In articulating his argument, Fiss distinguishes between social and political benefits. He believes only the former should be granted all persons in the United States, regardless of immigration status. Social benefits include emergency medical care, primary and secondary education, and some welfare benefits (food stamps, financial support to aged and disabled person). This, he argues, would avoid creating a subclass. He also alludes to allowing undocumented immi-grants some legal way to work so that they are not forever at the margins of the world’s wealthiest country. (As one who works with immigrants, I assure, Fiss is correct on this observation.) The most significant political benefit he would reserve for citizens, that is “full” members of the Union, is the right to vote. [Note: many undocumented immigrants pay a citizen’s share of taxes without ever reaping the benefits, because of false social security numbers.] The point in his argument most criticized by detractors and supporters alike is his concession that would permit the militarizing as much as possible of the border(s) to deter more immigrants from entering.

The book cannot help but compel the reader to register his opinion in light of the insights of the “experts.” As a person shaped by his religion first and his nationality second, I began to ask myself several questions. The most pronounced is, “How do I reconcile my Catholic faith, which is not mentioned in the book, with the Law of the Land, which is the lens through which our national identity is to be lived by each citizen, as it concerns the treatment of immigrants. It is what is not considered in the book that most intrigues and helps me to understand my relationship to persons who are immigrants. The book does not make use of the resources of faith, be it Christian, Muslim, or Jewish, because these are not at the writers’ disposal in the Constitution or any branch of government. I agree, with Gandhi, in the definite separation of religion and state. I also concur with this great statesman, all the saints, and Jesus Christ that one should never forsake his religion for the mere demands of the state. This is true whether the state be one’s own (for Jesus, the Sanhedrin), or an occupying government (for Jesus, the Romans). I could not help but think for some of the respondents the absence of the consideration of religion (nature abhors a vacuum) caused them to turn to the Constitution, or the State, as the source of salvation of “us” and “them.” Mr. Aleinikoff is content to point out that Fiss should have emphasized the anti-discrimination principle of the Fourteenth Amendment instead of the anti-subjugation principle, without promoting personal response to a real immigrant’s travails. Mr. Freeman emphasizes the electorate’s. that is, the people’s, responsibility to decide the fate of immigrants without giving any instruction into how “the people” are to be truly informed about deciding another people’s fate (the immigrants’!). If I may be so bold, the treatment of any human being in any society is a matter of love (instructed by religion, in my case, the Gospel) guiding the law (the Constitution) so that a person’s dignity is never compromised. Is this how we are treating our neighbors, whether they be from the United States or Samaria, er…, I mean Mexico? St. Paul tells us following the law will save no one (Romans 7).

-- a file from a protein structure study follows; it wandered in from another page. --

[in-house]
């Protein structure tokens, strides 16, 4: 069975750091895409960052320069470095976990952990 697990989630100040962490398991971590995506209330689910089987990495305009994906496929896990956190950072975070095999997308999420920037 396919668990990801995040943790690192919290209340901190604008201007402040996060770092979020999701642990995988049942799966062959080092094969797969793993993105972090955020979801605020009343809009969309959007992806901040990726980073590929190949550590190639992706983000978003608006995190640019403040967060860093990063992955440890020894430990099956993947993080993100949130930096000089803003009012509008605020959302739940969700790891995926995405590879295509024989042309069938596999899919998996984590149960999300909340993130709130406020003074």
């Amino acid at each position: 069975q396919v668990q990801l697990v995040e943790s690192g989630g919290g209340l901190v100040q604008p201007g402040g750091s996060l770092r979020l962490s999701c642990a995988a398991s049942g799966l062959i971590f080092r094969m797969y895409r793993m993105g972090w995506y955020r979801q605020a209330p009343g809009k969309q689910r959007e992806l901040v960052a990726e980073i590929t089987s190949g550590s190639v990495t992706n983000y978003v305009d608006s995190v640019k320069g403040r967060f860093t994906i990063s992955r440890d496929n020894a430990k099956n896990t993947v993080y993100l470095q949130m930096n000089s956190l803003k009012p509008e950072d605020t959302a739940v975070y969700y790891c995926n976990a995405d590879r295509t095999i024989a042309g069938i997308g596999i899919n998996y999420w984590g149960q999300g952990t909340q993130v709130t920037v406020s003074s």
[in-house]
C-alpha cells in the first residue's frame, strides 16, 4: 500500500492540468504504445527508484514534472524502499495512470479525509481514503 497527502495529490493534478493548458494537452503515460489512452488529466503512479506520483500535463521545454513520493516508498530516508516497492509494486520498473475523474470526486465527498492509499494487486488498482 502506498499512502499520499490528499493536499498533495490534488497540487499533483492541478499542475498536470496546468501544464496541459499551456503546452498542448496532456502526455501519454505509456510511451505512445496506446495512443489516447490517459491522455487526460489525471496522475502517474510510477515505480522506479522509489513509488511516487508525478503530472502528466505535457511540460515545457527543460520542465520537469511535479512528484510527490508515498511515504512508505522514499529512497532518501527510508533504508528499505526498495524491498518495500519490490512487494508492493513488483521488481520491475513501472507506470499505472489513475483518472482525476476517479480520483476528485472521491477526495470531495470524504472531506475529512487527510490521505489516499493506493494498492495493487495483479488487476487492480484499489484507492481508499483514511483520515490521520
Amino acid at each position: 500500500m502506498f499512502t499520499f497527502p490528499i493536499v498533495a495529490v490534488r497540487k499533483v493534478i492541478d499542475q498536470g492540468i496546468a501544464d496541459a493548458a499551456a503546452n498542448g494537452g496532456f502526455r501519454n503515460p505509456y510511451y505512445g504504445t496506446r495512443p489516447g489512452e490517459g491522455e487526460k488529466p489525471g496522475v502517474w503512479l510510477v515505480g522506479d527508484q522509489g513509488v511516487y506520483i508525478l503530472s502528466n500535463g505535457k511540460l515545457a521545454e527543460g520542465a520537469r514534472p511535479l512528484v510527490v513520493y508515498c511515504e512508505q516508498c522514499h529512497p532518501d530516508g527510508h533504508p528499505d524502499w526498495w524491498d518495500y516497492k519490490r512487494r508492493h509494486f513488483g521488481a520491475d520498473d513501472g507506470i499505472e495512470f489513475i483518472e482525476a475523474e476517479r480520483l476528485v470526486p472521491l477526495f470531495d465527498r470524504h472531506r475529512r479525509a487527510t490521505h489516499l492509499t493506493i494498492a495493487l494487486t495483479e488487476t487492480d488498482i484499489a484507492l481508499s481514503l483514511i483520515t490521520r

This is not to say that Prof. Fiss and many of the respondents appealed solely to enlightened interpretation of the Constitution. They emphasized a moral sense of duty to treat non-citizens with a certain measure of dignity. That is to say, immigrants should be afforded social and, according to one respondent, Ms. Gordon, political benefits if they are on U. S. soil. In developing this sense of moral duty, some respondents emphasized the history of this country-it is a country founded by and built upon immigrants. Others made vague references to the harsh conditions the immigrants leave,, and the death-defying journey they make to come to the U.S. and try to support their families: reaffirming that the best jobs for the working poor in Mexico and Central America are worse than the worst jobs here.